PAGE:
Ok thanks for the correction Michael - taken on board (and I'll need to re-write that bit of my talks!) - but i'm sure thats not what Mr. P said!  Maybe i'm remembering it wrong... maybe someone said she "never made money" and he corrected them.  I wish I'd recorded his talk somehow, it was excellent.

So if Cunard were on its knees when it BUILT QE2, and needed a loan to do so, how did they pay the loan back so quickly?  How did they survive at all if she wasn't making money?

I will dig the bit out of Clive's book when I get home... I won't trust my memory again!
Passionate about QE2's service life for 40 years and creator of this website.  I have worked in IT for 28 years and created my personal QE2 website in 1994.

Offline Michael Gallagher

Re: QE2's 1961 False Start - 'Q3'
« Reply #26 on: Sep 05, 2010, 12:32 PM »
She did make money initially and the loan was repaid back quicker than expected. By the end of her first year Cunard had repaid £2.5 million - one eighth - of the loan. I'm talking about the late 1970s and early 1980s. The ship was in a mess in terms of profits, mechanically and onboard in terms of decor.

I think the withdrawl of the France in 1974 - a ship which even Cunard internal reports state was far superior in terms of service, quality etc - helped QE2 over the mid 1970s as that left her as the only big ship on the Atlantic and gave her the cachet of largest passenger ship in te world (until the return of France as Norway in 1980).

One of the reasons Cunard outlived all its competitors was the fact that it alone was never subsidised by a Government. Cunard instead took loans out to build their prestige ships (Mauretania /Lusitania, Queen Mary / Queen Elizabeth, QE2) and all of those loans were repaid. If the company had been subsidised I suspect the Government would have pulled the plug at some point prior to Trafalgar House taking over and things would have turned out a LOT differently.

Online cunardqueen

Re: QE2's 1961 False Start - 'Q3'
« Reply #27 on: Sep 05, 2010, 05:50 PM »
What about an online publisher? Is that an option?
From the moment you first glimpsed the Queen,
 you just knew you were in for a very special time ahead.!

Online cunardqueen

Re: QE2's 1961 False Start - 'Q3'
« Reply #28 on: Sep 05, 2010, 06:24 PM »
Quote
   I don't want to burst a bubble but QE2 did not make money every year.   

If we remember the excerpt from Whickers world with Sir Nigel Broackes commented on the income was around 50 million and the outlay was 45 milliion which left a profit of 5 million.A figure he seemed happy with.
And lets face it in later years QE2 wasnt for eveyone. Who hasnt met a passenger on a cruise that felt QE2 didnt live upto the hype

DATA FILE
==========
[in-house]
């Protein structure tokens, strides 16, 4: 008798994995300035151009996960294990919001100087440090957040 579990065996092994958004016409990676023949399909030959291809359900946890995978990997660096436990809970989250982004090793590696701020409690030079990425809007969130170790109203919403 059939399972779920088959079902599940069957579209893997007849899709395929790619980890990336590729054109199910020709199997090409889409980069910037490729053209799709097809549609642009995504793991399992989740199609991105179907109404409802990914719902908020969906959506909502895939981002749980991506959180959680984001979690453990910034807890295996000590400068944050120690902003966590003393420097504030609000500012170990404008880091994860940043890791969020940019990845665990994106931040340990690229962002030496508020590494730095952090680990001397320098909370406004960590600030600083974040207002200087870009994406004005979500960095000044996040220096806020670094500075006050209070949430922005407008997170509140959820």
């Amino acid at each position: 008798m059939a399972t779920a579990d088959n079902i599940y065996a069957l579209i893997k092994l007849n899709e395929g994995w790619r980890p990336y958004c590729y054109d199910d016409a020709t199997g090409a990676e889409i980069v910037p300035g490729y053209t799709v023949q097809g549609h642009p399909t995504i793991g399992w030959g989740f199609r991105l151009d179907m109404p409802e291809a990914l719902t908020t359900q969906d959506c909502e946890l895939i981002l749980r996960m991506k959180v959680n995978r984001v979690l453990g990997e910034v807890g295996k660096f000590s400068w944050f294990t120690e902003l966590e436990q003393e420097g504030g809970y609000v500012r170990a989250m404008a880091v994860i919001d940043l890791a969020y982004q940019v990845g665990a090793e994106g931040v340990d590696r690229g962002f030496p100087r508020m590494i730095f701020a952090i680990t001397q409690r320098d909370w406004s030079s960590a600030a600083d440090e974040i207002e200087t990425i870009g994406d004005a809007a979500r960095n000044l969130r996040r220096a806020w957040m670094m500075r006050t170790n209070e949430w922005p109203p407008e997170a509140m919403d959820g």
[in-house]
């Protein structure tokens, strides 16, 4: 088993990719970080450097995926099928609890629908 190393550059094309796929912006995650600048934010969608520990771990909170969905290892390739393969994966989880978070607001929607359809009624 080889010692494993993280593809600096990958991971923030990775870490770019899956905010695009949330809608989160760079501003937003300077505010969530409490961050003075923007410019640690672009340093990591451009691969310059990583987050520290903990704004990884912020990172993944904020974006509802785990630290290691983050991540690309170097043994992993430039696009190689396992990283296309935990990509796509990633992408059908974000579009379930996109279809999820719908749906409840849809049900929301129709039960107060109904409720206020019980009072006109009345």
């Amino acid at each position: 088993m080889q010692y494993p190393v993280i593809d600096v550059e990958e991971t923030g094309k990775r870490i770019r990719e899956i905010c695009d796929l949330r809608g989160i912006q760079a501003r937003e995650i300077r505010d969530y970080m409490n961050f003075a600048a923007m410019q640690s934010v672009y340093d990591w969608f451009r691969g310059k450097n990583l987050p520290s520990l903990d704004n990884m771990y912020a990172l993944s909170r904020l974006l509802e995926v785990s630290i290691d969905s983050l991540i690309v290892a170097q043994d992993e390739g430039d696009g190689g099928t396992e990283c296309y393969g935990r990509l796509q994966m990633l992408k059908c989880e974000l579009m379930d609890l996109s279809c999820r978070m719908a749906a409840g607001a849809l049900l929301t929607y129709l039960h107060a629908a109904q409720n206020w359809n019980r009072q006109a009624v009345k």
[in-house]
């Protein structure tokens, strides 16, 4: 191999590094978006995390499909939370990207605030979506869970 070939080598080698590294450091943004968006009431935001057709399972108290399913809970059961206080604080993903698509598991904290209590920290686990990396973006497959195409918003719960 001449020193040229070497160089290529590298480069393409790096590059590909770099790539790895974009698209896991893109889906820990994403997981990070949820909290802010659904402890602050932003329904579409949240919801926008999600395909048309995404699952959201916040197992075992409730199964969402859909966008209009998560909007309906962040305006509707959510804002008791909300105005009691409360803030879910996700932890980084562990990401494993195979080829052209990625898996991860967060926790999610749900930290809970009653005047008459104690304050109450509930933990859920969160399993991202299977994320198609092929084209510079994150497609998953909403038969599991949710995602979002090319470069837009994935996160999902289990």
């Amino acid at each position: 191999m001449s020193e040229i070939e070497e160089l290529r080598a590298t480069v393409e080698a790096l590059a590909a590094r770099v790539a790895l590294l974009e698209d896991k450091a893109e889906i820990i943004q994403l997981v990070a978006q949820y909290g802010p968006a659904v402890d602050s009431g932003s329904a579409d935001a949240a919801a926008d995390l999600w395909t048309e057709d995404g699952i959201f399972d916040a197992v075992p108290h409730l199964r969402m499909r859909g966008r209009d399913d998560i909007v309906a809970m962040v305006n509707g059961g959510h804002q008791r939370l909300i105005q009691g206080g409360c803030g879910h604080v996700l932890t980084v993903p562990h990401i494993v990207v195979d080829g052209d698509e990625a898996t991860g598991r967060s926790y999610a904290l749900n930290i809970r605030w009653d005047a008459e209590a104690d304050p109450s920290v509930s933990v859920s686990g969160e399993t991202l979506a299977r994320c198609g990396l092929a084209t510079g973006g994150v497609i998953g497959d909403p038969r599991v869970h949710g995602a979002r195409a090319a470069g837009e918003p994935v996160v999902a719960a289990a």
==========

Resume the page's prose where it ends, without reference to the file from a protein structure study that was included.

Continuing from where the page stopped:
When you look at the booking process when l booked in 1986 we had no travel agents discount or onboard credit you actually paid the brochure fare and were quite happy with that
Would Cunard back then have been in the position of discounting fares to fill up the ship, or were they quite happy for the ship to sell itself and if she sailed with empty berths so be it?

It would be interesting to know when the price of building the QM2 can be expected to be paid back, lm guessing such information might be classed as commercially sensitive. still no harm in asking, One imagines a ship that size sailing full most of the time must be for want of a better phrase raking it in... :-X
From the moment you first glimpsed the Queen,
 you just knew you were in for a very special time ahead.!

Cruise_Princess

  • Guest
Re: QE2's 1961 False Start - 'Q3'
« Reply #29 on: Sep 05, 2010, 06:46 PM »
I suppose the 21st century can be said to be the best time ever for building passenger cruise ships and of course the  easier access to bank borrowing necessary to build them in the first place, is perhaps more  available than ever ( taking out the recession right now...though it doesn't LOOK like it!).,,.,.with the cheap pricing that  didn't happen till Carnival days it will look very good indeed on cashflow forecasts etc done for the purpose of borrowing the funds.....better to sell 100 cabins at a knock down price than not sell them at all...

(which brings to mind...whilst on a Capetown Cruise many of us decided we would like to sail home to Soton rather than fly back...the majority of us were in the same cabin grade yet when we enquired at the onboard sales office were all given very different astronomical prices for the return sail home....therefore those cabins remained empty all the way back to Southampton....as the ship was half empty....
( and they wouldn't allow us to go ashore in Capetwon to a travel agent to ook it on a bargain deal as when a passenger you are a captive audience......so they told us,.)
.
CHANGED DAYS!

 

QE2s Captain Chair for sale...

Started by cunardqueenBoard Miscellaneous QE2

Replies: 1
Views: 1468
Last post Sep 24, 2016, 10:45 PM
by Pete Hamill
Were QE2s propellers the most powerful in the world?

Started by Rob LightbodyBoard Technical Matters

Replies: 8
Views: 2719
Last post Oct 13, 2018, 10:57 AM
by Rob Lightbody